On February 20, the Mirat al-Jazeera website reported that authorities arrested Ali and Jaafar Hassan al-Nimr from al-Awamiya in the Eastern Province to serve the remainder of their prison terms. The two brothers were released on July 7. In March, authorities arrested and released Shia cleric Abduljalil al-Mukrani in al-Ahsa for unknown reasons, according to SANAD and Prisoners of Conscience.
In May, police reportedly arrested approximately 30 Nigerians for violating Islamic traditions by displaying campaign posters of a Nigerian politician in the Holy Mosque of Mecca while performing Umrah.
On June 25, the Shia Waves news website and ESOHR reported that authorities arrested five Shia individuals from Qatif and al-Ahsa, including cleric Abdulmajeed al-Ahmed and social media activist Musa al-Khunaizi. On August 12, ESOHR reported that authorities released al-Khunaizi after more than 50 days in detention. NGOs described the men as “activists” and one tweet stated that al-Khunaizi had advocated on behalf of the Shia community.
On June 28 SANAD reported that authorities arrested Syrian cleric Abdulalim Abdullah, member of the board of trustees of the Syrian Islamic Council, and a companion at the Grand Mosque in Mecca for “raising their voices while praying.” Abdullah appeared in a video circumambulating the Ka’aba while praying for the Syrian people and the release of detainees.
On September 3, ESOHR stated that from 2016 through the end of 2021, officials failed to return to families the bodies for burial of at least 132 persons, including nine minors, who were executed or killed in Saudi security raids. Observers believed that most, if not all, of these individuals were members of the Shia community and that the government’s decision not to return their remains was intended to foreclose the possibility of any antigovernment demonstrations.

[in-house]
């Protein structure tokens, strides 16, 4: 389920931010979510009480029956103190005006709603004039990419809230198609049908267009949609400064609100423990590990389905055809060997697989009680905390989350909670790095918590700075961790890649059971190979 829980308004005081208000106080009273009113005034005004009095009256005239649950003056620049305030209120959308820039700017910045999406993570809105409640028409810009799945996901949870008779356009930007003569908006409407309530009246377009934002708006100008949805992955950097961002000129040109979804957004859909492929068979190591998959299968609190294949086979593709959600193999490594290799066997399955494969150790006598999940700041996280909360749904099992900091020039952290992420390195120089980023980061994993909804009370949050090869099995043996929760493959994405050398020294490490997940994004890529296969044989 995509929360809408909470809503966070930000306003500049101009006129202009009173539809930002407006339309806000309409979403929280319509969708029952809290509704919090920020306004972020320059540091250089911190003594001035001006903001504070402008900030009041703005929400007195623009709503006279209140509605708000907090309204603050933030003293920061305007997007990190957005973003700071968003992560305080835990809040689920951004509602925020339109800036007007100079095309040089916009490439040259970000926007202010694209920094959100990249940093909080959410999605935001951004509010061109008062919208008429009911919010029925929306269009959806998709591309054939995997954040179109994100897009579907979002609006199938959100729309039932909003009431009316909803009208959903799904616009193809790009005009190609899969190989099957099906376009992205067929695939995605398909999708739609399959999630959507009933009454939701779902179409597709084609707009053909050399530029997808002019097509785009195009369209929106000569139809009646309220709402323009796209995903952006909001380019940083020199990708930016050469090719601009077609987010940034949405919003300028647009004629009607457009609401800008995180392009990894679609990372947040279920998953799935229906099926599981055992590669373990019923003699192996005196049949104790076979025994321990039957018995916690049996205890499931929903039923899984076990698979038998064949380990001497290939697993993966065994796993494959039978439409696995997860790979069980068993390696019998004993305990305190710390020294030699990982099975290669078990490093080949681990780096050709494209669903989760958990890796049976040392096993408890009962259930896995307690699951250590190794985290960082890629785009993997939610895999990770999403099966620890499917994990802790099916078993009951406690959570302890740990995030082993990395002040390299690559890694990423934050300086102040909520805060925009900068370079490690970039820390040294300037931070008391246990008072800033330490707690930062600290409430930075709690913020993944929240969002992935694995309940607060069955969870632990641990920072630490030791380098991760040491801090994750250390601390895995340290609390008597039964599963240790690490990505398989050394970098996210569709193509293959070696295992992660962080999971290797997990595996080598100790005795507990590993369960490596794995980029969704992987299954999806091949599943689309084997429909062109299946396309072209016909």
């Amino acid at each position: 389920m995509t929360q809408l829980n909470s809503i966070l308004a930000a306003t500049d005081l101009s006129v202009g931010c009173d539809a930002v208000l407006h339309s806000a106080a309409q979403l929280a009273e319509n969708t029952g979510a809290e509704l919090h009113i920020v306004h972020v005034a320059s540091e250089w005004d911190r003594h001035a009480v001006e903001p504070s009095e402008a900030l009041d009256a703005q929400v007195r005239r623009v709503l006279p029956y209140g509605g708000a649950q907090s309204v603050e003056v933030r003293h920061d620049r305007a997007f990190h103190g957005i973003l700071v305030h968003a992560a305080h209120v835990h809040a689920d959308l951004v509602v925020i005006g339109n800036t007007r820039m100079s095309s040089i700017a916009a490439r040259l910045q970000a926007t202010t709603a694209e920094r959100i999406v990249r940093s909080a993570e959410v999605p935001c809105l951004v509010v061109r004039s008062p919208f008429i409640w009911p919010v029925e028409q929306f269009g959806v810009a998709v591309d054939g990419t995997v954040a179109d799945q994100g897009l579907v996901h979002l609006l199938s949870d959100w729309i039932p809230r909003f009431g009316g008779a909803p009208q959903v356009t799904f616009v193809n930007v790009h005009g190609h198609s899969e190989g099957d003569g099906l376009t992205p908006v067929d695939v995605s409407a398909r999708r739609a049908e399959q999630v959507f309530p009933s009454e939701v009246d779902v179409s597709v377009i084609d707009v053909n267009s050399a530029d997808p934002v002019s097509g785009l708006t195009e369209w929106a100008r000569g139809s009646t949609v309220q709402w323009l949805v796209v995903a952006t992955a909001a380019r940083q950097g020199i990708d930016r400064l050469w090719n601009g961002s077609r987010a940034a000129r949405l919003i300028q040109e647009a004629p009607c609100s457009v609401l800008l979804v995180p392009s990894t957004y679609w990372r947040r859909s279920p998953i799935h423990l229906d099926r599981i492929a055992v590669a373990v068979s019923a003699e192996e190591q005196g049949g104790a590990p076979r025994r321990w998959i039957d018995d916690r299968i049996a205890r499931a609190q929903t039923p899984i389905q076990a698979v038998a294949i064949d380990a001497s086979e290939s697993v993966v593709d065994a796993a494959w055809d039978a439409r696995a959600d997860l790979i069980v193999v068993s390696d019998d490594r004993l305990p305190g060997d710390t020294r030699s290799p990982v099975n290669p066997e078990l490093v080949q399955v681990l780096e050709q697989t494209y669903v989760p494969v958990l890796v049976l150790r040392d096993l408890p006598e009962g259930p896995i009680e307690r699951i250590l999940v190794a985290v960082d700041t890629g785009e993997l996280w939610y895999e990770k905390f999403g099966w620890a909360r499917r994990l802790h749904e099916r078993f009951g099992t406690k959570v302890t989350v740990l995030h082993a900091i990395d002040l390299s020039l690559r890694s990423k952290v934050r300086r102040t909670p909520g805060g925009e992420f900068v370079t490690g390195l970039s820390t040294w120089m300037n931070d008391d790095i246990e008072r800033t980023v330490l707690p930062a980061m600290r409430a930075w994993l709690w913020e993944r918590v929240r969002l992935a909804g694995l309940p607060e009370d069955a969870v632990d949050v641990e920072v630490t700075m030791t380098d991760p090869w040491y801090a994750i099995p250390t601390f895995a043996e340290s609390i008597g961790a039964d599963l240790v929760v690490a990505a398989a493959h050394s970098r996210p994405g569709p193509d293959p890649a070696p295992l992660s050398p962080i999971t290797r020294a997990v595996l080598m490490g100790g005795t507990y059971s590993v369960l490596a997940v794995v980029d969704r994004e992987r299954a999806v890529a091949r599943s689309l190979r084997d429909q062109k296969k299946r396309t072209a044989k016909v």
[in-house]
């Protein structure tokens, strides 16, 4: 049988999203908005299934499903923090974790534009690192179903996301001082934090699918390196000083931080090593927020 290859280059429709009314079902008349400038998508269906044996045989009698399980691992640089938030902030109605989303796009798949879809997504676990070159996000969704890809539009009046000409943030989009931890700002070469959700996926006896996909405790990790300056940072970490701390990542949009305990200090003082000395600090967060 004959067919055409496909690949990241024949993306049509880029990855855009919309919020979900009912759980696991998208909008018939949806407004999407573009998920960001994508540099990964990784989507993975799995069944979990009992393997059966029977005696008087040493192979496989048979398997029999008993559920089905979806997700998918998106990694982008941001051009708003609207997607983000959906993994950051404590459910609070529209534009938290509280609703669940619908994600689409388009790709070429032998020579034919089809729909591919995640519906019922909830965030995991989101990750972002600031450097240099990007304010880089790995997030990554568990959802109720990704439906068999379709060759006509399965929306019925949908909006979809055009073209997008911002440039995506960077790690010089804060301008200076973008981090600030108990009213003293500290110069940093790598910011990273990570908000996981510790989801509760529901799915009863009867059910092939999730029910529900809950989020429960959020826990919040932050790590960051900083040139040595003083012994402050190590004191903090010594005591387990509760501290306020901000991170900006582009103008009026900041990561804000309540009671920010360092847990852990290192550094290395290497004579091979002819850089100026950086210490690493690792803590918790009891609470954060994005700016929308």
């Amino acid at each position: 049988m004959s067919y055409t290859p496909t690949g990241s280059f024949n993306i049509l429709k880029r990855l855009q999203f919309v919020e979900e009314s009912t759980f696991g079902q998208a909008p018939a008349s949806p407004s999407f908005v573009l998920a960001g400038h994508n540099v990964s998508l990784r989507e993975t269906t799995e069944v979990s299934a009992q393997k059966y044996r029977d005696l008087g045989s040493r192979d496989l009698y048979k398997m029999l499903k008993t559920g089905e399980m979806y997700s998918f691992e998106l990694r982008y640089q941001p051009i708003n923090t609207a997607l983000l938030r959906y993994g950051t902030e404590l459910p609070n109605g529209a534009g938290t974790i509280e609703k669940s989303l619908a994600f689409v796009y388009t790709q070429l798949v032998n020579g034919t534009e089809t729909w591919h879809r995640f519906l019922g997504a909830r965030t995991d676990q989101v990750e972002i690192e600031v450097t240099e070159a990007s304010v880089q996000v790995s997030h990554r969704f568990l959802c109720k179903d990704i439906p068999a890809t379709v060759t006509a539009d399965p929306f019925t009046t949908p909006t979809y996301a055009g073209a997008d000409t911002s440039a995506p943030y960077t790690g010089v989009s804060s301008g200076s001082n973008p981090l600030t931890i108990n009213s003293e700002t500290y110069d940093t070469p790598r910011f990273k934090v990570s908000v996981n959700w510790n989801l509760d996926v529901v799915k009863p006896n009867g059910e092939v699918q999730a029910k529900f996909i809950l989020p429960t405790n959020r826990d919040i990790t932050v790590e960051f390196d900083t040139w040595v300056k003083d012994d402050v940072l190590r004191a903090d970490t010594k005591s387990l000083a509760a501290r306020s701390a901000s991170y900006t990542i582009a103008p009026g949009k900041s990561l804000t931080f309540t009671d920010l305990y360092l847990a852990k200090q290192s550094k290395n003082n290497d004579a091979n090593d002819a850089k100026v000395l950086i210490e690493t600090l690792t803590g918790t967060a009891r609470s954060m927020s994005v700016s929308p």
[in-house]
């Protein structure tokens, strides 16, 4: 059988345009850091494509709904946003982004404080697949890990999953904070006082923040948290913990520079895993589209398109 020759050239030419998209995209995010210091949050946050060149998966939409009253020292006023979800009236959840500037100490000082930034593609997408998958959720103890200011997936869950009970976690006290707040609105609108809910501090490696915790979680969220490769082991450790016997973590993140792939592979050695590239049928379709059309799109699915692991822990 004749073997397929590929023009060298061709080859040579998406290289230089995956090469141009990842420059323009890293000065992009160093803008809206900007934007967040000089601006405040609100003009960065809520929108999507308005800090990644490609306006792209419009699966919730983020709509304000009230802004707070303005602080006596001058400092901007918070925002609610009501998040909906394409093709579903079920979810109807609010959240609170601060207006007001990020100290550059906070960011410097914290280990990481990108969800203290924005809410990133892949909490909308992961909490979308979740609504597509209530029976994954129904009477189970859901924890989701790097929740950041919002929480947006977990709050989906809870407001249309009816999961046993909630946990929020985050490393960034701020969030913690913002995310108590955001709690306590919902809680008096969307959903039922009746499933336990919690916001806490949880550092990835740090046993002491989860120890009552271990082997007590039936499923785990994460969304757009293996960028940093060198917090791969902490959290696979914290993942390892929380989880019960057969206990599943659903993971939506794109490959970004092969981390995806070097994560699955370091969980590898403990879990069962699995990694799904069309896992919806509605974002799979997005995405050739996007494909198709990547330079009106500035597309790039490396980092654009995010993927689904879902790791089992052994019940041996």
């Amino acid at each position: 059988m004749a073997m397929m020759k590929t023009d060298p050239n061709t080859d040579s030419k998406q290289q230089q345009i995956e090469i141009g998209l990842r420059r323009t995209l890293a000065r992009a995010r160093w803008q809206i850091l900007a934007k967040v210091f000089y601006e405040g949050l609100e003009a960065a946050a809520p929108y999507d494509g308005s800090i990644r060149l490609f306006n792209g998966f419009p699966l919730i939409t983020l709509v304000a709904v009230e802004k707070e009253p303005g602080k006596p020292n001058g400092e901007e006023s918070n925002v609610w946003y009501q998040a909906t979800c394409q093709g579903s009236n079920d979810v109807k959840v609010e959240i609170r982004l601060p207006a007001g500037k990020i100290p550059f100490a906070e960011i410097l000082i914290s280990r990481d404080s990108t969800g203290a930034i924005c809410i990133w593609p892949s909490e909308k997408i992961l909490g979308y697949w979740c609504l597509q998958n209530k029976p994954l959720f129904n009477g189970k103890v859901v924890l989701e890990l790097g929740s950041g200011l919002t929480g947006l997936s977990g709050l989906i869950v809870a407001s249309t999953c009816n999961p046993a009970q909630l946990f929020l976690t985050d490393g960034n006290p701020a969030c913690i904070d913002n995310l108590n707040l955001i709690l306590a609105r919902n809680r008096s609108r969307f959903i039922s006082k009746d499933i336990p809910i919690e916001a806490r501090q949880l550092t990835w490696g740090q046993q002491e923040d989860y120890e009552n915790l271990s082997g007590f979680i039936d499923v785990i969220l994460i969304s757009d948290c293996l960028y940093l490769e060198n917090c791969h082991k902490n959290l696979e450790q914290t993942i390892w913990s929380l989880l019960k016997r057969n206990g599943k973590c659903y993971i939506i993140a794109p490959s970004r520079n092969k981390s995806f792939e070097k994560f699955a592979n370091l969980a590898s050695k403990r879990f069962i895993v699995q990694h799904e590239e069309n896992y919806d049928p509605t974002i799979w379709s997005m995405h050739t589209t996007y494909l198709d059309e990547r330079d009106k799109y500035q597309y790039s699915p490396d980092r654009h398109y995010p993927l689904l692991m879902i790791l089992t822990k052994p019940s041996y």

On September 10, Prisoners of Conscience tweeted that the SCC Court of Appeals sentenced cleric and academic Essam al-Owayed to 27 years in prison after the end of his four-year prison sentence. Al-Owayed was arrested in February 2017 and sentenced in December 2019 to four years in prison for “terrorist financing.” No reasons were given for his new sentence.
On September 12, authorities reportedly arrested a Yemeni resident who published a video clip of himself on social media at the Grand Mosque in Mecca announcing that he performed an Umrah pilgrimage on behalf of Queen Elizabeth II. In the clip, the man reportedly held up a banner saying, “Umrah for the soul of Queen Elizabeth II. We ask God to accept her in heaven and among the righteous.” Security authorities announced the man’s arrest for “violating the regulations and instructions” of the holy site. Security forces referred him to the public prosecutor to face charges.
On September 23, the Middle East Eye (MEE) digital news organization reported that authorities arrested and handed over to Egyptian authorities dissident Ayman Shohoum, 61, after an Egyptian court sentenced him to life imprisonment in absentia and issued an Interpol arrest notice. According to his son, authorities deported Shohoum, an Egyptian citizen and member of the Muslim Brotherhood, to Cairo on September 20, after nearly four months in prison in Saudi Arabia. He told MEE he knew of another four families whose members were deported from Saudi Arabia to Egypt for their political views.